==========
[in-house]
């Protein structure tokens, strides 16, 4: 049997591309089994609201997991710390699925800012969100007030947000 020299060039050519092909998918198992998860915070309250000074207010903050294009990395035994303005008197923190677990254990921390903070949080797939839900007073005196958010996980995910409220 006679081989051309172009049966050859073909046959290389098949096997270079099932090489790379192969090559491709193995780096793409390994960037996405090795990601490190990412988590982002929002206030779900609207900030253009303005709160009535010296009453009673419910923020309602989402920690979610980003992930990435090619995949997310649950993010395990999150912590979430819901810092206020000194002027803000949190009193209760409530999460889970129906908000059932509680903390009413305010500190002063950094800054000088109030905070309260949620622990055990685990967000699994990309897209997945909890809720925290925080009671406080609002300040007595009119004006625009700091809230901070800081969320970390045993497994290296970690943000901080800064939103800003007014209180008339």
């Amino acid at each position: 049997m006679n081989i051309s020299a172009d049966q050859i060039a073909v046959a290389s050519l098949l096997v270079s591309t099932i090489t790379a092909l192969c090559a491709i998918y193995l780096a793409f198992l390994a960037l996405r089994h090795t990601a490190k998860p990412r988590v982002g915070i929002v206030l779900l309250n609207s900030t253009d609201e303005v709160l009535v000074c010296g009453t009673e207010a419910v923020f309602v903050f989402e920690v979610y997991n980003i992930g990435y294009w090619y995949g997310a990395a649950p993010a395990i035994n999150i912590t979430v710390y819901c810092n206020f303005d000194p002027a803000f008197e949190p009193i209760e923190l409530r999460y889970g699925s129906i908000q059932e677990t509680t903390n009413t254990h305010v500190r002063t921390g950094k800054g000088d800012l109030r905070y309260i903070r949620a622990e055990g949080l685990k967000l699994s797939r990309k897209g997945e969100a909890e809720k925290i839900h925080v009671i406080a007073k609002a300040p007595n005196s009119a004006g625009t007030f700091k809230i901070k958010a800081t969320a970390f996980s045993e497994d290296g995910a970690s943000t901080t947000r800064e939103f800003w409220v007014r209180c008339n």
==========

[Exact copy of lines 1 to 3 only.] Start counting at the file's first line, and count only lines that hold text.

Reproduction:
[in-house]
């Protein structure tokens, strides 16, 4: 049997591309089994609201997991710390699925800012969100007030947000 020299060039050519092909998918198992998860915070309250000074207010903050294009990395035994303005008197923190677990254990921390903070949080797939839900007073005196958010996980995910409220 006679081989051309172009049966050859073909046959290389098949096997270079099932090489790379192969090559491709193995780096793409390994960037996405090795990601490190990412988590982002929002206030779900609207900030253009303005709160009535010296009453009673419910923020309602989402920690979610980003992930990435090619995949997310649950993010395990999150912590979430819901810092206020000194002027803000949190009193209760409530999460889970129906908000059932509680903390009413305010500190002063950094800054000088109030905070309260949620622990055990685990967000699994990309897209997945909890809720925290925080009671406080609002300040007595009119004006625009700091809230901070800081969320970390045993497994290296970690943000901080800064939103800003007014209180008339």
């Amino acid at each position: 049997m006679n081989i051309s020299a172009d049966q050859i060039a073909v046959a290389s050519l098949l096997v270079s591309t099932i090489t790379a092909l192969c090559a491709i998918y193995l780096a793409f198992l390994a960037l996405r089994h090795t990601a490190k998860p990412r988590v982002g915070i929002v206030l779900l309250n609207s900030t253009d609201e303005v709160l009535v000074c010296g009453t009673e207010a419910v923020f309602v903050f989402e920690v979610y997991n980003i992930g990435y294009w090619y995949g997310a990395a649950p993010a395990i035994n999150i912590t979430v710390y819901c810092n206020f303005d000194p002027a803000f008197e949190p009193i209760e923190l409530r999460y889970g699925s129906i908000q059932e677990t509680t903390n009413t254990h305010v500190r002063t921390g950094k800054g000088d800012l109030r905070y309260i903070r949620a622990e055990g949080l685990k967000l699994s797939r990309k897209g997945e969100a909890e809720k925290i839900h925080v009671i406080a007073k609002a300040p007595n005196s009119a004006g625009t007030f700091k809230i901070k958010a800081t969320a970390f996980s045993e497994d290296g995910a970690s943000t901080t947000r800064e939103f800003w409220v007014r209180c008339n």